the G4 is 10 years old. while there are fast G4 to be had the later Mac’s aren’t always better. especially the last one. it’s so noisy that you will hate it being on unless you change all the fans inside. also because of it’s speed we don’t always see these for free or low cost. the over 1Ghz seems to make them useful. even if you go with newer hardware there are no more software updates for this Mac. half of the line was left behind with OS X 10.4 and the other half get dropped with 10.5. these Macs continuing to run are only doing so because of the diligence I’ve taken to keep them running. free is a motivating factor. so is because I can.

while the G5 has some advantages the line is splintered. the PCI bus changes slightly with each build. but worse is it uses an obscene amount of power compared to the G4. even though it has a huge case there isn’t much room inside of it for mods although I’ve eyed that area where the PCI slots are. but the best reason to skip it is that PPC hit the end of the upgrade line with OS X 10.6. it really is game over turn out the lights for this Mac.

I am very likely going to experiment with the modern Mac Mini (Intel) as a platform. it’s small, doesn’t use much power, and doesn’t need a fan. it also has possibilities for re-casing. as in dump the tiny case putting the guts in something that will make the hard drives more easy to deal with.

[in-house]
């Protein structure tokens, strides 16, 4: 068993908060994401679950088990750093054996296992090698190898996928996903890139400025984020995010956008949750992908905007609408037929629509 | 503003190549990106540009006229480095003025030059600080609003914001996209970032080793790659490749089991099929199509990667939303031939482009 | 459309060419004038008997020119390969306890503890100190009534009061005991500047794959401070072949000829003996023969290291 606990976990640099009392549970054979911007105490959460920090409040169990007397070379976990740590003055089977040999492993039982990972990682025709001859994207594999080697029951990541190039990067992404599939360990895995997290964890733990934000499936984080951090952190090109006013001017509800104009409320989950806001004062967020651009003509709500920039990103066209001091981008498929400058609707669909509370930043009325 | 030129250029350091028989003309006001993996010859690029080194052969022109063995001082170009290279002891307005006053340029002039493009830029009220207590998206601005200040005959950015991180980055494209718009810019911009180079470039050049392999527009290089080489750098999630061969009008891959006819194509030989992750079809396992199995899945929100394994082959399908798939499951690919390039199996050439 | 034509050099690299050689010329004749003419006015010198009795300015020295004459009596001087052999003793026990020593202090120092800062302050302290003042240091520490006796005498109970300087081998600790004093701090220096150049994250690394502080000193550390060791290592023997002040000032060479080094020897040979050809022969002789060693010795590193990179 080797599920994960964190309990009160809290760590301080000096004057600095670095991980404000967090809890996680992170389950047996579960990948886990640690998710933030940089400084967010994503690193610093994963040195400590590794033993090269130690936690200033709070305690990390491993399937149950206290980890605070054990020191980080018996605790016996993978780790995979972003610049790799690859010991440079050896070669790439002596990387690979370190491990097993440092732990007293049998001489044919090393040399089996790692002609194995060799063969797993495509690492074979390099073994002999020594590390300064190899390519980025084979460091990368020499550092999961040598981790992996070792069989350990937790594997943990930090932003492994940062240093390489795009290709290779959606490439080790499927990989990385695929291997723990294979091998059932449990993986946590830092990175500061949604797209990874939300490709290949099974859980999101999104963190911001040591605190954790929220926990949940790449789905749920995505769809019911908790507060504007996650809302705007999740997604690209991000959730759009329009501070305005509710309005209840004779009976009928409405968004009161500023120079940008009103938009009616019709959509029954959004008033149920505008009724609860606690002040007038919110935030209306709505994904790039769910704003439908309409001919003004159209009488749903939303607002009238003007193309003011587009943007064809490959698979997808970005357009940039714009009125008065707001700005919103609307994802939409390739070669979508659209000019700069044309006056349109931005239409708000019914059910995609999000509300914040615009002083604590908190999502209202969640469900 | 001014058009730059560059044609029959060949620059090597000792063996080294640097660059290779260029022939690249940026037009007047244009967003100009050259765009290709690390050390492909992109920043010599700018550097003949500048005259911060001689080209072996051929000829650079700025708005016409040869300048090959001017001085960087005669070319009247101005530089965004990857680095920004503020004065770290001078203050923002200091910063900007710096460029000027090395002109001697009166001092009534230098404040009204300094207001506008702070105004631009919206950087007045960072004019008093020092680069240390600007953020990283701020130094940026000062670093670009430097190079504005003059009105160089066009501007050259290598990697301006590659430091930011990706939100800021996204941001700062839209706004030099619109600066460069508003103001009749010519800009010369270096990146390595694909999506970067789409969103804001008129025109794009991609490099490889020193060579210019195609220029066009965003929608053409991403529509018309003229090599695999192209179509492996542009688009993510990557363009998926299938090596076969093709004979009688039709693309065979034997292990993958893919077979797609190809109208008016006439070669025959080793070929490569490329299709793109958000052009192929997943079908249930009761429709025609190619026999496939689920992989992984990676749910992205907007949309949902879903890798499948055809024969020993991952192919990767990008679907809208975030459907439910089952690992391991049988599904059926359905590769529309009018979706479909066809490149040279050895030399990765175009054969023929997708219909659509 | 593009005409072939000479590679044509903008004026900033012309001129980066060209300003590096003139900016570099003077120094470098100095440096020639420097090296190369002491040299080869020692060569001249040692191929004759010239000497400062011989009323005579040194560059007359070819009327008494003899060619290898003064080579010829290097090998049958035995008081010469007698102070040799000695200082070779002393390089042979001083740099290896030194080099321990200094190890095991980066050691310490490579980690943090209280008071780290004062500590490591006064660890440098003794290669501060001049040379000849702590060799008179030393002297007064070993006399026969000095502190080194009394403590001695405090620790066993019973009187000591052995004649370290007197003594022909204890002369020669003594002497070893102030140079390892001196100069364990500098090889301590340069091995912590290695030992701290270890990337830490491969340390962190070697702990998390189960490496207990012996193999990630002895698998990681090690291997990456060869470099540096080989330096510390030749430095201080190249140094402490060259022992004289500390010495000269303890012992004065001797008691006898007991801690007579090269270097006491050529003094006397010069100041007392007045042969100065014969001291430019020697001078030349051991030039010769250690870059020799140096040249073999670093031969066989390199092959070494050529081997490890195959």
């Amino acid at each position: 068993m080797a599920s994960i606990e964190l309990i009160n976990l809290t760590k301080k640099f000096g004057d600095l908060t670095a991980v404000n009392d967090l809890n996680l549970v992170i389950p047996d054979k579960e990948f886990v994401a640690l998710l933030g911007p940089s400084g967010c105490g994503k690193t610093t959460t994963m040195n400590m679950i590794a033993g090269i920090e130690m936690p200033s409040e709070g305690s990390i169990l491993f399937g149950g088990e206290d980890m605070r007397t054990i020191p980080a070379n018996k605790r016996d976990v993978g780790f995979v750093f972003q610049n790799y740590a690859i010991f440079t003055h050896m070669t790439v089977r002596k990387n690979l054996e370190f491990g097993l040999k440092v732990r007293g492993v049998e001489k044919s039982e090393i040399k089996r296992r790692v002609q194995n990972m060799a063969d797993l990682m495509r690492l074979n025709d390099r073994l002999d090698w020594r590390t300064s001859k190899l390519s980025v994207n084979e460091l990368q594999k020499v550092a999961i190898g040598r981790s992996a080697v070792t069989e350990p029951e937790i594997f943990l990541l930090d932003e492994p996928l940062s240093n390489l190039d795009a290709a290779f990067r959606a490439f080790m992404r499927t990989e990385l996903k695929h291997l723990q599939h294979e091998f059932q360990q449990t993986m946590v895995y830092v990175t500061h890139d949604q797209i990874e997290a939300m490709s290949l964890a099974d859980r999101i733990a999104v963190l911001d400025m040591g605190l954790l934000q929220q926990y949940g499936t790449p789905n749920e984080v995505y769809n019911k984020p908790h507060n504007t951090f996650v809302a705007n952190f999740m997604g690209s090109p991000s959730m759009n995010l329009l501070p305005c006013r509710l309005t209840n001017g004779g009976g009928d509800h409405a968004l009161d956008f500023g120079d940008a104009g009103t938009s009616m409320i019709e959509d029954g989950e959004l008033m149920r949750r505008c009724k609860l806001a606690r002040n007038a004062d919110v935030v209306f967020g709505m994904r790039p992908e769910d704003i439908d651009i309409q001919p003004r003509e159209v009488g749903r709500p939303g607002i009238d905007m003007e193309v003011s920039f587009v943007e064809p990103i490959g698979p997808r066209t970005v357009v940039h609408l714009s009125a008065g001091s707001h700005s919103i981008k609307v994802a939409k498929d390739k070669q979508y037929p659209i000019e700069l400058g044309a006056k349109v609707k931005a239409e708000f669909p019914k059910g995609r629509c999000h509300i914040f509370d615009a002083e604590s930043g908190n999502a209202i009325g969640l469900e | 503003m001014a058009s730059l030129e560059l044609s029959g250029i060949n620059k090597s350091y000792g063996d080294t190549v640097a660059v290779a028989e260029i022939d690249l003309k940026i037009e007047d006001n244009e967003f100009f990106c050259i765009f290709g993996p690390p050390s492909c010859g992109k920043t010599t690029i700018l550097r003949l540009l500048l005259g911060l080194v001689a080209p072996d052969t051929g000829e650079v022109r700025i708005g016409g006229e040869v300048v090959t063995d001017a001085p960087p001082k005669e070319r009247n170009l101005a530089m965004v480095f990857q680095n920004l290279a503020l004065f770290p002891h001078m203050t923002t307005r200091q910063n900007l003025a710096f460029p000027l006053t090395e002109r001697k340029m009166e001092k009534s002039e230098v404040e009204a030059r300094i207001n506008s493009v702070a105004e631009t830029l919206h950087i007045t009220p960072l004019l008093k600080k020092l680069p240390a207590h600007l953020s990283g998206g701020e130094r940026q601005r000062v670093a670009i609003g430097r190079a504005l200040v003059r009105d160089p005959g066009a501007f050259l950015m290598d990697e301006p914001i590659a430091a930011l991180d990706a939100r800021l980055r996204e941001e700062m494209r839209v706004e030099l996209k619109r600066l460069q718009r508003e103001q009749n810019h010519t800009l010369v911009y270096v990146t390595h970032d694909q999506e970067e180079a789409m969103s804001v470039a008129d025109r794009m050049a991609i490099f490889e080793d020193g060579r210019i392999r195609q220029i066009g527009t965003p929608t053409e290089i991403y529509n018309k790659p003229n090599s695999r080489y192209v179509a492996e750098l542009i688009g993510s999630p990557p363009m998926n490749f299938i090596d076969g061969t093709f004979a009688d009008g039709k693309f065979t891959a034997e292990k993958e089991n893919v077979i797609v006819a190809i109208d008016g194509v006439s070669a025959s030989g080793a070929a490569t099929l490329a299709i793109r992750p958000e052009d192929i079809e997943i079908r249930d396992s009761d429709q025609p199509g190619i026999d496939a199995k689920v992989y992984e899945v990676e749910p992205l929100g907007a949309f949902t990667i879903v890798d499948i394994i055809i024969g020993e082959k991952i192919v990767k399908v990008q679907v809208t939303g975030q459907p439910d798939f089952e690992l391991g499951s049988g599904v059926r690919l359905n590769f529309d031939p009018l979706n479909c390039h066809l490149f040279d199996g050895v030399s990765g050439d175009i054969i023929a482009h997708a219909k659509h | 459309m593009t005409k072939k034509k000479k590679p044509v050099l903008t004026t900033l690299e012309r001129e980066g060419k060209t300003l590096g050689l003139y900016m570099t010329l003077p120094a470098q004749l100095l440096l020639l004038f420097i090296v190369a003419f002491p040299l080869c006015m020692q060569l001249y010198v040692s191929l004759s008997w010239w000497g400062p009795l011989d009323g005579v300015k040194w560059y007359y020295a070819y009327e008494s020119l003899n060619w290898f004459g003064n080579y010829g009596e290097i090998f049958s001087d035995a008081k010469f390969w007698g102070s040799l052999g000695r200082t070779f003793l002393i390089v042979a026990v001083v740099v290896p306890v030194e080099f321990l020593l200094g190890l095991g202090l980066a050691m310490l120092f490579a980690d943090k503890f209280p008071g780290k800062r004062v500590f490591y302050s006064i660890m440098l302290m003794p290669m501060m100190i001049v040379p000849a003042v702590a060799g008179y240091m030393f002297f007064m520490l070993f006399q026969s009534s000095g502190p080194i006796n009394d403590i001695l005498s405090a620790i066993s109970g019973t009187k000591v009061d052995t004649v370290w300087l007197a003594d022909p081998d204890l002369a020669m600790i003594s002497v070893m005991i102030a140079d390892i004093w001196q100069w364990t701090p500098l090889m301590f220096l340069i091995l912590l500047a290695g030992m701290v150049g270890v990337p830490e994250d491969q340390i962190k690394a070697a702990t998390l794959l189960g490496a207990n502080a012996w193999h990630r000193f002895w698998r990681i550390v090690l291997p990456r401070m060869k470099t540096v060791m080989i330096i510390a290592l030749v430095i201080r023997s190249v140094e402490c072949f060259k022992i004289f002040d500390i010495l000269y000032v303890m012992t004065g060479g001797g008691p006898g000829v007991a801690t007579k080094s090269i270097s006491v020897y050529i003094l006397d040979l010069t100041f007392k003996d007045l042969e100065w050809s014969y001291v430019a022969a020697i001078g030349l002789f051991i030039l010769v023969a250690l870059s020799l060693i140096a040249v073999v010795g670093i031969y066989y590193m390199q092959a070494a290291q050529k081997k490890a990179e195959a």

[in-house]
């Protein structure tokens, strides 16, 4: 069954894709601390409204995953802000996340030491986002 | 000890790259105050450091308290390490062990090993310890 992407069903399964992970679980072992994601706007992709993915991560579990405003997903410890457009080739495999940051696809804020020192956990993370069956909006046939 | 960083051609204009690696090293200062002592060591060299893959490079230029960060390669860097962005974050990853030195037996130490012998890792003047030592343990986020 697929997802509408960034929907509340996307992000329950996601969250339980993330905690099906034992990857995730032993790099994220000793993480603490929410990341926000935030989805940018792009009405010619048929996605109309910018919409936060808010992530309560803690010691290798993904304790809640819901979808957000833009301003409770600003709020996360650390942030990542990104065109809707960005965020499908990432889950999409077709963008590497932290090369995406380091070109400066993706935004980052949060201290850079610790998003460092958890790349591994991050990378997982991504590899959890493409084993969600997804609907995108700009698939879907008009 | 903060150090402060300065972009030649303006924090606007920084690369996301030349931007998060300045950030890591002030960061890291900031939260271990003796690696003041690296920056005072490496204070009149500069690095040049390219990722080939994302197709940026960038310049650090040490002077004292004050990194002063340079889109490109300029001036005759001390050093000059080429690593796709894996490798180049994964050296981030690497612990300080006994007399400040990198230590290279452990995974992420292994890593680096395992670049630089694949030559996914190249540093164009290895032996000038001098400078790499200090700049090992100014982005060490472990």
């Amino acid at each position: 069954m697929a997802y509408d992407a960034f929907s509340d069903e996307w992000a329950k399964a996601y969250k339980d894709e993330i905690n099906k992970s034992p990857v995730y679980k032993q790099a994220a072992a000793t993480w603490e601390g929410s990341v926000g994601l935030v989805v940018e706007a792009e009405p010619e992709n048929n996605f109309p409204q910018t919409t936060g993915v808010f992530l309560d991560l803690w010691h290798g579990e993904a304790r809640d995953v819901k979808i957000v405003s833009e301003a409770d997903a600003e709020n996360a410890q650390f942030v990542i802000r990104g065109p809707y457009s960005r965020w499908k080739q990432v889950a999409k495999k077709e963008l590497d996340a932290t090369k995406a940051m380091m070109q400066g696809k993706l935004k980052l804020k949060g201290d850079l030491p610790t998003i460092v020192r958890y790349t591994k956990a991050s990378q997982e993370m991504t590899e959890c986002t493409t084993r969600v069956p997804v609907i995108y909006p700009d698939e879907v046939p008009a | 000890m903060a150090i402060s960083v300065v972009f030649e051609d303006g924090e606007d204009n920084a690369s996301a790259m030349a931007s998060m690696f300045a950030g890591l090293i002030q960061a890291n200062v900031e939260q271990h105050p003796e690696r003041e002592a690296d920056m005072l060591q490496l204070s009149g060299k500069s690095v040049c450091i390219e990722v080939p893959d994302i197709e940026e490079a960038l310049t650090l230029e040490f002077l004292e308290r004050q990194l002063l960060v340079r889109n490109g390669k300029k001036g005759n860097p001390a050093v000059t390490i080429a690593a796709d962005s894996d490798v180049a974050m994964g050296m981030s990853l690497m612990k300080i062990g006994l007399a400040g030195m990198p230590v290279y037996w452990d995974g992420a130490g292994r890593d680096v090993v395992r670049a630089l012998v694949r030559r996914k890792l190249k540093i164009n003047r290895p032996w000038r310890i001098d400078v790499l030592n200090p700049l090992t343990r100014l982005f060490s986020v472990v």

there are interesting mods that could be added like a 5 way drive controller allowing the Mini to talk to 10T of storage.

other future
from a DIY point of view FreeNAS or OpenFiler have bright futures. an old Intel or AMD box can be had for free (or nearly free) giving you the same platform advantage as the G4. although you will want to re-fan it for quiet. I plan on re-useing our 3.5″ backplane for either of these projects. FreeNAS has a ZFS possibility. OpenFiler is the new kid with new ideas. both of these mean you have to depart from the Mac-dom. which shouldn’t be a big deal really, it just means you might have to learn something new.

there are still lots of commercial offerings that you might consider if you don’t want to roll your own. especially if the benefits of support and a warrantee are important to you. devices to check out include the readyNAS, Lacie, QNAP, Buffalo, Freecom, Addonics, and that very inexpensive Intel NAS. if you decide to go this way let us know how the device you choose works out for you.

RAID controller
HighPoint RocketRAID 1740 PCI Card $119 (pulled from the Mk2)
an altenate card is the Rosewill RC-217 4 Port PCI RAID Card we did NOT tested this card.

Drives and backplane
4 Fujitsu 500GB 2.5″ Hard Drive hard drives.
2.5″ Hot Swap Backplane RAID cage 4 x 2.5″ HDD in 1 x 5.25″ bay $50
SATA cables $12 for four

the old back plane is a
ICY DOCK MB674SPF-B 4 in 3 SATA I & II Backplane Raid Cage

total cost
RAID card $119
backplane $55
drives $79 each
total $490

MK1 build pictures
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MK3 build pictures